• The lime you merely call "lime" at the grocery store is more than likely the more exotic sounding Tahiti Lime (a.k.a. Persian Lime), now grown mostly in Florida and sold as a regular ole lime in the U.S. The Tahiti Lime is larger, has thicker skin, a longer shelf life and is less aromatic and has less acid than the familiar key lime.

• Limes have more sugar and citric acid than lemons. A little lime can pack a mighty punch: limonene, a zesty citrus compound, gives many people watery eyes and a burning sensation in the nose.

• Key limes are known to have a more bitter flavor, which apparently works great in a pie. Before Tahiti limes became the lime de jour of Floridian agriculture (after an early 21st century hurricane wiped out most of the Key lime groves), Key limes ruled supreme. Originally from Malaysia, Spaniards brought them to Florida shores in the 1500s. Most likely the Key limes you buy today, though, come from Mexico.

• The true origins of the Key Lime Pie may never be known, but most legends begin with a woman known as "Aunt Sally," a Key West cook who created the pie in the late 1800s, or at least adapted it from a primitive version eaten by local spongers. Other historians believe Key Lime Pies gained popularity following the 1856 invention of sweetened condensed milk. Either way, it remains extremely popular today. Where have you had the best Key Lime Pie, Flossers? Or do you make it yourself?

• Limes are heavily used as a garnish or zest with a variety of alcoholic drinks, including that ubiquitous lime used with Corona beer. In fact, what's the deal with that Corona lime? Whether it's to clean the tip of the bottle, kill germs, shoo away flies, or mask the taste of skunky beer, the jury is still out.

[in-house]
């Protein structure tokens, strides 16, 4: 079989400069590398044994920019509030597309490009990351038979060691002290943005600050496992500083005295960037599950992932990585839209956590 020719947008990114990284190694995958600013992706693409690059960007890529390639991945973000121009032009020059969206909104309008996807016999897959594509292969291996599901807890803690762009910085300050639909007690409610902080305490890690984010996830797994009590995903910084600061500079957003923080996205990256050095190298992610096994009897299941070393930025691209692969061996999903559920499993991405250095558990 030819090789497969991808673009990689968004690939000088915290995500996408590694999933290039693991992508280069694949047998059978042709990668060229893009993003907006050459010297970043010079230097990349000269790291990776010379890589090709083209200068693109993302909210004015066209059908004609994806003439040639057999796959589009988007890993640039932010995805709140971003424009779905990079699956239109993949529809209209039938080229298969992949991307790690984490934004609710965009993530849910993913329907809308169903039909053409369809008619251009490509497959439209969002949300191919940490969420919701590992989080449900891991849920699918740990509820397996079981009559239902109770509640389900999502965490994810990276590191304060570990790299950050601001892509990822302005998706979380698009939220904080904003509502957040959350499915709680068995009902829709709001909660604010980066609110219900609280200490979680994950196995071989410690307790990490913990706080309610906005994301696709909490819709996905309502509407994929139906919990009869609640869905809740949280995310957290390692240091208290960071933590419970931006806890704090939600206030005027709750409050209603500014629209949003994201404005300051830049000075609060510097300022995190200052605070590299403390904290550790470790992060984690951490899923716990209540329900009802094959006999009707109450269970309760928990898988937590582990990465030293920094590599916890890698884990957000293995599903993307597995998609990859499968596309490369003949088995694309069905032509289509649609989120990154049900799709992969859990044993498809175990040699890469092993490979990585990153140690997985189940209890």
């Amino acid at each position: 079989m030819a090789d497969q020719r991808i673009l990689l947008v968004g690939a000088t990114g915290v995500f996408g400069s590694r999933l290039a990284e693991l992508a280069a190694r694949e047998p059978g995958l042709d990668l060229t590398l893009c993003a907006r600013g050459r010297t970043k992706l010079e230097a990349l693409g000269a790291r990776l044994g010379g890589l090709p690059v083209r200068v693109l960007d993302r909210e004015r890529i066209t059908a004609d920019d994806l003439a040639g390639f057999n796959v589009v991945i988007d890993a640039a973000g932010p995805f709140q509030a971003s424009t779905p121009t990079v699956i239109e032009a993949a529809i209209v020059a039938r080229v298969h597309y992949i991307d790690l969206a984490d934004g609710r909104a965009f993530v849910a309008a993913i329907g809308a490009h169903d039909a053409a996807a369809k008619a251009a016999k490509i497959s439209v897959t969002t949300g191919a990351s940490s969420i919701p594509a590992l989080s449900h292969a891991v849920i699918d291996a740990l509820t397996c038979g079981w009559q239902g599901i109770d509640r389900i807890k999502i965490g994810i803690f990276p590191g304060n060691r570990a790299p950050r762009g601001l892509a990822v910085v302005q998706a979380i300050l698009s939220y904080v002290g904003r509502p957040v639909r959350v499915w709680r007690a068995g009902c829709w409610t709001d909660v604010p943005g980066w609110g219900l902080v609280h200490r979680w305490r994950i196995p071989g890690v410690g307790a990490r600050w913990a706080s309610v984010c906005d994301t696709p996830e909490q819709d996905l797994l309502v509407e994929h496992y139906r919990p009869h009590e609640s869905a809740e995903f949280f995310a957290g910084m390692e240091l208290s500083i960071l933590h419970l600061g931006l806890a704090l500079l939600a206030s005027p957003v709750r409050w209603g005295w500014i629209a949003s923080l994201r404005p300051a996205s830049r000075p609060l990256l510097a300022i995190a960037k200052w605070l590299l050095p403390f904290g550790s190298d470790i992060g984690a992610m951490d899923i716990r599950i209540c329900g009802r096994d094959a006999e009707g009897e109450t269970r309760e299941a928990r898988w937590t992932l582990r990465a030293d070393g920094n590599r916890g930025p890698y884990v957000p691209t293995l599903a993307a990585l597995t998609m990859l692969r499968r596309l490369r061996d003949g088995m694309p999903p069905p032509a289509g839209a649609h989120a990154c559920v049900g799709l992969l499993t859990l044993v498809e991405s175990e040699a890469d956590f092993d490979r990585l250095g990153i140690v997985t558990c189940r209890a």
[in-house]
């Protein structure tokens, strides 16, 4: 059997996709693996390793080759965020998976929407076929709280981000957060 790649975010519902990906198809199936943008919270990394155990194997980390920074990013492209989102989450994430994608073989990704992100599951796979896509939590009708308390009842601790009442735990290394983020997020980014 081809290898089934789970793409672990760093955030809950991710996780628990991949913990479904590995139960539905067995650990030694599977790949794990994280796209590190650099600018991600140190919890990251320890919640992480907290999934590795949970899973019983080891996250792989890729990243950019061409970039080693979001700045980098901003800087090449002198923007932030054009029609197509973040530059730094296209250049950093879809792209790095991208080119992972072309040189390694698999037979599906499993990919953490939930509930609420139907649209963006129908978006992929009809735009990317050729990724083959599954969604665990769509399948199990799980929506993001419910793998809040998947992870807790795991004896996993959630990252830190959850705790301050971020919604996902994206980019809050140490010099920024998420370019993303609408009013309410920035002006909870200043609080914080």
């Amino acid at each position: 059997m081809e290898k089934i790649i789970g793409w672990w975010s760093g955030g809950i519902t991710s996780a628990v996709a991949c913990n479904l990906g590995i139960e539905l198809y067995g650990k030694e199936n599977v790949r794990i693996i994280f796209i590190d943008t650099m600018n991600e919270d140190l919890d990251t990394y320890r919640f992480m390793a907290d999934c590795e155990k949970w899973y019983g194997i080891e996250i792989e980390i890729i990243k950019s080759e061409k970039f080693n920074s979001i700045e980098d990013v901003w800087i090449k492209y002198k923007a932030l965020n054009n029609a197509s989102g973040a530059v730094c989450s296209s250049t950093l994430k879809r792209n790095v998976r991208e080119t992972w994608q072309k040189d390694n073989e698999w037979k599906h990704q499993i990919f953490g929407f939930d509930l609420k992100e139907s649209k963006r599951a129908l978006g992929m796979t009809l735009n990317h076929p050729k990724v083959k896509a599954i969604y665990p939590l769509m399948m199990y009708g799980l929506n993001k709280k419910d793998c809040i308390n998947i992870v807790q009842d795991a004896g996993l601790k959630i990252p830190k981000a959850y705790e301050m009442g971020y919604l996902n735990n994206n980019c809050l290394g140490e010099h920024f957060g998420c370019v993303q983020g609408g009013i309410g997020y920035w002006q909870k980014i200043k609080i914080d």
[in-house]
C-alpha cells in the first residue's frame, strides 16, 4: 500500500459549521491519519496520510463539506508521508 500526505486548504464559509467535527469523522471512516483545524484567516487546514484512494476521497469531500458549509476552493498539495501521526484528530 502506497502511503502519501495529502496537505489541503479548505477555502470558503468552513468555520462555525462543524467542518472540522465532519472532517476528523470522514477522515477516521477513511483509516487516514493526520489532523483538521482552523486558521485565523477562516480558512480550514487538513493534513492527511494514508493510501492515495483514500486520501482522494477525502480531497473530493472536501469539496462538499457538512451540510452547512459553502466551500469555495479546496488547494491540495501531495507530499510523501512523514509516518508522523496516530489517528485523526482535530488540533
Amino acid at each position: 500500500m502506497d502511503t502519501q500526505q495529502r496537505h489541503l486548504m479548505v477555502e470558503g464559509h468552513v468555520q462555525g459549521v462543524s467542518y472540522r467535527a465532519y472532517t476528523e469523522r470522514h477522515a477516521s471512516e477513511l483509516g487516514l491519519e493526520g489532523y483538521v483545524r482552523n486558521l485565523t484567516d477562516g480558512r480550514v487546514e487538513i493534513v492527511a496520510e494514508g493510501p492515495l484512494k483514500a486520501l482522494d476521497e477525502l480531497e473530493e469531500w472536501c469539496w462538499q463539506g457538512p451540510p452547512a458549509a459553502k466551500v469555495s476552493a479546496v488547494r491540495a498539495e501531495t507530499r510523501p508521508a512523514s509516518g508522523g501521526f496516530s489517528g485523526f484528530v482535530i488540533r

• The greatest use for limes is, of course, as a temporary hat for cats. It works well as a color, too: Electric Lime was introduced as a Crayola color in 1991

• In the mid-1700s you might have called out, rather insultingly, "Avast, ye scurvy dogs!" But by the early 1800s, you would have changed your offense to something more along the lines of "Avast, ye limey dogs!" Those 50 years would mark the timespan between the discovery of citrus as a way to ward of scurvy in sailors, and its actual application by the Royal Navy. Lime juice became a standard ration over lemons (since limes were more plentifully harvested from Britain's Caribbean colonies) and scurvy was almost completely erradicated. British sailors, followed by (somewhat puzzlingly) all Brits in general, were thereafter known as limeys.

• Same name, very different story: Lime (Limestone) is "a naturally occurring and abundant sedimentary rock consisting of high levels of calcium and/or magnesium carbonate, and/or dolomite, along with minerals." It's also used in environmental applications to help comply with air, drinking water, wastewater and solid waste regulations (Lime is known for removing impurities). It's also used with asphalt, mortar, plaster, and in the form of quicklime, some nefarious things as well (yes that would be a reference to "The Wire"). Long story short: it's everywhere!

• Things which you do not wish your town to be known for: diseases. Lyme disease is named after the town of Lyme, Connecticut, where in 1975 children and adults were experiencing uncommon arthritic symptoms. The black-legged tick was linked to the transmission of the disease, but poor Lyme, Connecticut would retain the naming rights.

• And FYI, though Scurvy Awareness Day was May 2nd, it's never too late to celebrate!

• What else do you guys put limes in besides alcohol? I recently over-limed my homemade Pad Thai. It's a mistake you don't make twice, believe me ...

Hungry for more? Venture into the Dietribes archive.

‘Dietribes’ appears every other Wednesday. Food photos taken by Johanna Beyenbach. You might remember that name from our post about her colorful diet.